Mom and baby Liz, at a playground near Riverside Drive, on the west side of Manhattan. Betty comes twice, three times a year to see her granddaughter.
"Okay, smile!" Tommy says.
"Come on, Liz. Let's see a smile now. Just for daddy."
Betty and Tommy don't ever talk about the past, because it's better left alone. Too many painful memories. Water under the bridge.
But he thinks about it all the time. Maybe she does too.
The light glints off her glasses. Which seem too big for her face.
Twenty years ago. Remember?
Her glasses reflected the bright light of the window, hiding her eyes.
"What's wrong?" she said.
"I've committed a terrible crime," Tommy said, dramatically lowering his head and pinching the bridge of his nose with the thumb and forefinger of his right hand.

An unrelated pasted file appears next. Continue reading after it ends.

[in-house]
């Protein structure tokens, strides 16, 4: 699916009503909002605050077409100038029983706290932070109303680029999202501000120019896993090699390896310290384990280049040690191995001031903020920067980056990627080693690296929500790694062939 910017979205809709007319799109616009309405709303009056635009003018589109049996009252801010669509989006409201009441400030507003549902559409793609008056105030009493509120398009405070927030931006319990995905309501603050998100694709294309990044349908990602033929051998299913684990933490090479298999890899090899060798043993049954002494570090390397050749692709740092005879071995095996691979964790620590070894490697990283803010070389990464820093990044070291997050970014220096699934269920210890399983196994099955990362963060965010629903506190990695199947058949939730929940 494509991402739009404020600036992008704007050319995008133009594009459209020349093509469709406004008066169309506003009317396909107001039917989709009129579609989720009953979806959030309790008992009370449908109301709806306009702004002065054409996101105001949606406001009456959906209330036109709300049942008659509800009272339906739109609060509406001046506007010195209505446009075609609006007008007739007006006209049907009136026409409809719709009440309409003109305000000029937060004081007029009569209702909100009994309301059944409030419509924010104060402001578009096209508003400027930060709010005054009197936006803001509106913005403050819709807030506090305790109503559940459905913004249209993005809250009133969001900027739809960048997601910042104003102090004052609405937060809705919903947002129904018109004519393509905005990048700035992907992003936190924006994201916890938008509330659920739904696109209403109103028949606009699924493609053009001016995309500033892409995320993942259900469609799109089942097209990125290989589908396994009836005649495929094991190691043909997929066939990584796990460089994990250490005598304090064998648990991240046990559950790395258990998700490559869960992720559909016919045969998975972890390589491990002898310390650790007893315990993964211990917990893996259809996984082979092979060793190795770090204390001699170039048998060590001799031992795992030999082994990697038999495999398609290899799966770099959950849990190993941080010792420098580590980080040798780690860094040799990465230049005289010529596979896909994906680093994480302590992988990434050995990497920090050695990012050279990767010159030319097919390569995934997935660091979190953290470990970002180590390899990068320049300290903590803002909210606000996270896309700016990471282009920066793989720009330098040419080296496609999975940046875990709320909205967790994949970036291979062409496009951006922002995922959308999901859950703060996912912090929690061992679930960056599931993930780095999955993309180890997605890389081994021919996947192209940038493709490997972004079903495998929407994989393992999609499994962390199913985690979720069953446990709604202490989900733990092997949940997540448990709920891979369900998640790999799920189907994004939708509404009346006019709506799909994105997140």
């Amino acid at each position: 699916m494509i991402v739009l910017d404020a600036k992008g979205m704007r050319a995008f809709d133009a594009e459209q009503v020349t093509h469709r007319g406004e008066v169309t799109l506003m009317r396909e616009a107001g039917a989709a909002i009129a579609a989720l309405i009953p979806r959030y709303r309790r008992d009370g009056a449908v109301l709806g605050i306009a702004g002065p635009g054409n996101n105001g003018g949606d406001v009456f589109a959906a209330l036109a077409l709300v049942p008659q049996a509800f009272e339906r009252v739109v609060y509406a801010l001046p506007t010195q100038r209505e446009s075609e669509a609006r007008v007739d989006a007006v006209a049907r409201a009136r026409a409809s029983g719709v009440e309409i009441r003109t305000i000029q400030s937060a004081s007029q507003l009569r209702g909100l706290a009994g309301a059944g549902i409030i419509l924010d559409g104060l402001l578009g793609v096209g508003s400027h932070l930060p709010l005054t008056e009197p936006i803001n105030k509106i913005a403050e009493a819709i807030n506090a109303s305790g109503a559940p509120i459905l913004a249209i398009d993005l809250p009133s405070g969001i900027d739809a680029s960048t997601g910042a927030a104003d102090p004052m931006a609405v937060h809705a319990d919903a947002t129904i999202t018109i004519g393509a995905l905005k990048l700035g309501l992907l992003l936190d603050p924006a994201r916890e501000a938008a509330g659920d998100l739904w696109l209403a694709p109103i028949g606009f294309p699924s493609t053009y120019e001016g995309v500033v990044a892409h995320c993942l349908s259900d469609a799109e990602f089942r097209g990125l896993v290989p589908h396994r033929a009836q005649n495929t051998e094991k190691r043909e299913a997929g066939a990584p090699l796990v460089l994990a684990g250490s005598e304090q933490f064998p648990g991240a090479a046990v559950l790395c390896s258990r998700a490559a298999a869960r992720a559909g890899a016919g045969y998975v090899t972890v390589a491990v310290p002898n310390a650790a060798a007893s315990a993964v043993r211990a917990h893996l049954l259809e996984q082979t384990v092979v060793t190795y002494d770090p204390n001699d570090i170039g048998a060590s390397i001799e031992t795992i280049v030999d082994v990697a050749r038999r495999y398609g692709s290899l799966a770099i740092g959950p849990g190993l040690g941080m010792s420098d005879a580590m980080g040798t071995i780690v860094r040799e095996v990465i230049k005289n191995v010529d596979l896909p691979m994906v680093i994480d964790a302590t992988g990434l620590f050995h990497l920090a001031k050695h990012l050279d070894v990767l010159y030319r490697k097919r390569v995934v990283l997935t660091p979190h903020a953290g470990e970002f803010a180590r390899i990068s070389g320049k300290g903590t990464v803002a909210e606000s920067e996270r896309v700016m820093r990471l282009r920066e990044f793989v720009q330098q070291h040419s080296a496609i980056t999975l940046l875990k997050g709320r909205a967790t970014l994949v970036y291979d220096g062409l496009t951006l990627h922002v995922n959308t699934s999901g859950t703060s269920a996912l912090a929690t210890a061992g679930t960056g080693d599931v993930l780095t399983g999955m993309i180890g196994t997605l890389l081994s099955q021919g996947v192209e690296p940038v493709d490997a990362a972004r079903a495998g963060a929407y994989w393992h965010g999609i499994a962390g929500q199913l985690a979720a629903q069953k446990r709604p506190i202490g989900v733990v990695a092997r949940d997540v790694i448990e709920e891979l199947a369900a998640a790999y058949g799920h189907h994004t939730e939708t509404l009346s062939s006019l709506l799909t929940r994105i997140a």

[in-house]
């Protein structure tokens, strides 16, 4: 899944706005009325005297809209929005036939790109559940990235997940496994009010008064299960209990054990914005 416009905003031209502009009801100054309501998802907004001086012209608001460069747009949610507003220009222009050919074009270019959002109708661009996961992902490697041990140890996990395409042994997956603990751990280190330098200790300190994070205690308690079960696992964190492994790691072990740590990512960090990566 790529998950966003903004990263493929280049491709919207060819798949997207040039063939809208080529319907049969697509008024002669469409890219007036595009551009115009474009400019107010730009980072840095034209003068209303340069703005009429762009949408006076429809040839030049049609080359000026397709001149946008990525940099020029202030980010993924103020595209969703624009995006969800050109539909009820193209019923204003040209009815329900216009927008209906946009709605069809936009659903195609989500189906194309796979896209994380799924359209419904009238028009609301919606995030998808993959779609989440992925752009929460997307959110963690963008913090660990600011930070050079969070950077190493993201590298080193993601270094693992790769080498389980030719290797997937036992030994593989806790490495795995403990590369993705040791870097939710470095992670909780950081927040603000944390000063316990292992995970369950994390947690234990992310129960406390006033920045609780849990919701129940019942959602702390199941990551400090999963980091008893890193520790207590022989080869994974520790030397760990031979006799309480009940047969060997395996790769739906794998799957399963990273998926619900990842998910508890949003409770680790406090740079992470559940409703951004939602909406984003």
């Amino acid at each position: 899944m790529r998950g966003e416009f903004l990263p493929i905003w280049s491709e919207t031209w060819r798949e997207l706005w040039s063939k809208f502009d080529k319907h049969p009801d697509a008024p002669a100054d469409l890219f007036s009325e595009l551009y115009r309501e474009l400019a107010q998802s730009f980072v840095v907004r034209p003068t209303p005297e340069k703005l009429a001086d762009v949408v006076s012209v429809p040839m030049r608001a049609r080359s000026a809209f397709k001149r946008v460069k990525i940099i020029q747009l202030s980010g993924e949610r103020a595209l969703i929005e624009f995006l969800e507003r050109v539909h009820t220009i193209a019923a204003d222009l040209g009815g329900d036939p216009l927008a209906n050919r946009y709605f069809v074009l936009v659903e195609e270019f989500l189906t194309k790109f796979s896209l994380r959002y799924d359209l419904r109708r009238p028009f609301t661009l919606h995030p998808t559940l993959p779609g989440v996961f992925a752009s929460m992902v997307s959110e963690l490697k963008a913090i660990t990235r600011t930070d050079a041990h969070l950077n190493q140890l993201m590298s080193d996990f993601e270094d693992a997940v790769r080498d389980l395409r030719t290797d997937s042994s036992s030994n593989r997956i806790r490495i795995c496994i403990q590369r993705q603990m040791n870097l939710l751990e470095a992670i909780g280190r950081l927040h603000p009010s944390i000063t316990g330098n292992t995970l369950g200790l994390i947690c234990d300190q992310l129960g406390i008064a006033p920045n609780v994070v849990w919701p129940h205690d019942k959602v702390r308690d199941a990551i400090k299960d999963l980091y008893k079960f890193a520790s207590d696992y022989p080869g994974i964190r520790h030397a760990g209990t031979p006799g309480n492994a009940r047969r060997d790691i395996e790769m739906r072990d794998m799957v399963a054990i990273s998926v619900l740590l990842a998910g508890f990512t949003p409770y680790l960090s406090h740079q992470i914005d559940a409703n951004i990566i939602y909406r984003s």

"What crime?" she asked.
"A truly awful and horrible crime. The violation of an ancient tribal taboo."
"I'm a usurper."
"Oh, for Christ's sake Tommy quit talking bullshit!"
He looked at her, took in the full weight of her annoyance.
"My father is in the hospital," he said. "Two broken ribs. And I did it."
"Because he was drunk and he attacked me. Three times. He threw a bottle right at my head. Then he charged. Twice. I was defending myself."
"Two broken ribs?"
"Yes. He has the bones of a bird. I threw him against the kitchen cabinet as easily as you'd toss a dead sparrow. He has no substance at all."
"Oh, my God."
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